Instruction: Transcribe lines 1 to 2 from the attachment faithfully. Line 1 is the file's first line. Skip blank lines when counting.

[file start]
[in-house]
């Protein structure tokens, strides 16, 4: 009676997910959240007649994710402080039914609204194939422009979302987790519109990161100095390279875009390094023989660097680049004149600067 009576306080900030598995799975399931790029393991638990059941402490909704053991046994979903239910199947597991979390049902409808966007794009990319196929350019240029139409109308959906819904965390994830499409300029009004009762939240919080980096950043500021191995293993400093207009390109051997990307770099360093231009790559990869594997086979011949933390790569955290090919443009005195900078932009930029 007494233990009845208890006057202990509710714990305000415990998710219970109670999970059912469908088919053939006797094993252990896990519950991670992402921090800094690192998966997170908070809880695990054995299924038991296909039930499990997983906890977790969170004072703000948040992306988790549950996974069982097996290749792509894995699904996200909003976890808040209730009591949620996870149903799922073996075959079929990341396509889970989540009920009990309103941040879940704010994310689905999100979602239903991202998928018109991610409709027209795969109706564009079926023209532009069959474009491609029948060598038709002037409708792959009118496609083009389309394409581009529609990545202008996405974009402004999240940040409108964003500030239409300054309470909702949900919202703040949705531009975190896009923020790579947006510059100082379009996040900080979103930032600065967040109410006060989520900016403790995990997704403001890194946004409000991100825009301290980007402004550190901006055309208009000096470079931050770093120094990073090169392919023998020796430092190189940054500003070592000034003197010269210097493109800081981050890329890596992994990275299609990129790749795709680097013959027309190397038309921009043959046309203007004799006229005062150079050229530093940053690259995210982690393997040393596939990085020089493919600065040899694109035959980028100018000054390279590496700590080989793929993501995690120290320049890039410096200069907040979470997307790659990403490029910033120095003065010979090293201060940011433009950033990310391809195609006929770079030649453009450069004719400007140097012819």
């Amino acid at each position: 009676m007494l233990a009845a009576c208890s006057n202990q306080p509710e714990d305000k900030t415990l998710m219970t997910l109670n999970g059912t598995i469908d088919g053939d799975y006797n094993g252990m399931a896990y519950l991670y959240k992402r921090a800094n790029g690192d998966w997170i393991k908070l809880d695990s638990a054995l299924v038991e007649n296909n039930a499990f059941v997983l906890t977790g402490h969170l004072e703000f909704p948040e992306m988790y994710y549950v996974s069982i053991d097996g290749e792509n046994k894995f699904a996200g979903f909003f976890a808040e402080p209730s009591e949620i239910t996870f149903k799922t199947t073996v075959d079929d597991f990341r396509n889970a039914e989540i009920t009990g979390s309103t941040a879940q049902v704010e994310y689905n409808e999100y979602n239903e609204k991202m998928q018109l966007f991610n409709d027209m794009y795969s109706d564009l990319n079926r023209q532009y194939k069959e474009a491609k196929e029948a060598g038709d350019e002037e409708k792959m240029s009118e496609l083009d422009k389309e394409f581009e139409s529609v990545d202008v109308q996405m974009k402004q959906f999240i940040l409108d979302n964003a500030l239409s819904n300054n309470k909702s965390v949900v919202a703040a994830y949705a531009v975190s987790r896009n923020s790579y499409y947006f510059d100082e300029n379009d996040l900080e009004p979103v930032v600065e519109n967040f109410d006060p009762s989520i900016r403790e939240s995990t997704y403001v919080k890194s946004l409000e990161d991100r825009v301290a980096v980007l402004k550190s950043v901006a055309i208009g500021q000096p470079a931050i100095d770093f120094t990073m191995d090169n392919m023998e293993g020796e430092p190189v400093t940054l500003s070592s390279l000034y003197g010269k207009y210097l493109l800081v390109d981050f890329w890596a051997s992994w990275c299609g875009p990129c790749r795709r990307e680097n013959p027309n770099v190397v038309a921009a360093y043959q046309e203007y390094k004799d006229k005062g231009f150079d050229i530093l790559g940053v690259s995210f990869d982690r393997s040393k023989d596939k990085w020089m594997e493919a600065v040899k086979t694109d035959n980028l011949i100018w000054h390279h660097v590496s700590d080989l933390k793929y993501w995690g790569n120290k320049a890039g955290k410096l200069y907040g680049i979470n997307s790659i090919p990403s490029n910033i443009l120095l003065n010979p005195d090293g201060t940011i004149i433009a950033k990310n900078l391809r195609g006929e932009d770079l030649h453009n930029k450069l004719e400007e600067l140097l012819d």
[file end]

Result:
[in-house]
């Protein structure tokens, strides 16, 4: 009676997910959240007649994710402080039914609204194939422009979302987790519109990161100095390279875009390094023989660097680049004149600067 009576306080900030598995799975399931790029393991638990059941402490909704053991046994979903239910199947597991979390049902409808966007794009990319196929350019240029139409109308959906819904965390994830499409300029009004009762939240919080980096950043500021191995293993400093207009390109051997990307770099360093231009790559990869594997086979011949933390790569955290090919443009005195900078932009930029 007494233990009845208890006057202990509710714990305000415990998710219970109670999970059912469908088919053939006797094993252990896990519950991670992402921090800094690192998966997170908070809880695990054995299924038991296909039930499990997983906890977790969170004072703000948040992306988790549950996974069982097996290749792509894995699904996200909003976890808040209730009591949620996870149903799922073996075959079929990341396509889970989540009920009990309103941040879940704010994310689905999100979602239903991202998928018109991610409709027209795969109706564009079926023209532009069959474009491609029948060598038709002037409708792959009118496609083009389309394409581009529609990545202008996405974009402004999240940040409108964003500030239409300054309470909702949900919202703040949705531009975190896009923020790579947006510059100082379009996040900080979103930032600065967040109410006060989520900016403790995990997704403001890194946004409000991100825009301290980007402004550190901006055309208009000096470079931050770093120094990073090169392919023998020796430092190189940054500003070592000034003197010269210097493109800081981050890329890596992994990275299609990129790749795709680097013959027309190397038309921009043959046309203007004799006229005062150079050229530093940053690259995210982690393997040393596939990085020089493919600065040899694109035959980028100018000054390279590496700590080989793929993501995690120290320049890039410096200069907040979470997307790659990403490029910033120095003065010979090293201060940011433009950033990310391809195609006929770079030649453009450069004719400007140097012819």